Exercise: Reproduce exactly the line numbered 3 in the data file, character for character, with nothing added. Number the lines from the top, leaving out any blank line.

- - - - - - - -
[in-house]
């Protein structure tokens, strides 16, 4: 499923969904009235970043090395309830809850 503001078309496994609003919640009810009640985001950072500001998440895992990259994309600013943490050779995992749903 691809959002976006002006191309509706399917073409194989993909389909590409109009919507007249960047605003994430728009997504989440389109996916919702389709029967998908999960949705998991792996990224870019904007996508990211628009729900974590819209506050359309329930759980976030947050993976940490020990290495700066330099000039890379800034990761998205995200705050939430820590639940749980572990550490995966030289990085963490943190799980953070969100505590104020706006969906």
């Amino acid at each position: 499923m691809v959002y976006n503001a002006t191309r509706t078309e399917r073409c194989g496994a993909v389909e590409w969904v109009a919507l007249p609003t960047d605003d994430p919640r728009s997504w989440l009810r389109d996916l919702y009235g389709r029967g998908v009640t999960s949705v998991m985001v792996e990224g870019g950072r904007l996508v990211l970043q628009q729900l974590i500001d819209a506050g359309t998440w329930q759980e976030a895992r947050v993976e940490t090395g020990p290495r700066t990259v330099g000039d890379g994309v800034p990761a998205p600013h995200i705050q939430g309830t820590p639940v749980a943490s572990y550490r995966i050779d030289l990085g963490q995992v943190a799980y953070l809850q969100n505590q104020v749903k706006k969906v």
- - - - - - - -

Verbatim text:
């Amino acid at each position: 499923m691809v959002y976006n503001a002006t191309r509706t078309e399917r073409c194989g496994a993909v389909e590409w969904v109009a919507l007249p609003t960047d605003d994430p919640r728009s997504w989440l009810r389109d996916l919702y009235g389709r029967g998908v009640t999960s949705v998991m985001v792996e990224g870019g950072r904007l996508v990211l970043q628009q729900l974590i500001d819209a506050g359309t998440w329930q759980e976030a895992r947050v993976e940490t090395g020990p290495r700066t990259v330099g000039d890379g994309v800034p990761a998205p600013h995200i705050q939430g309830t820590p639940v749980a943490s572990y550490r995966i050779d030289l990085g963490q995992v943190a799980y953070l809850q969100n505590q104020v749903k706006k969906v």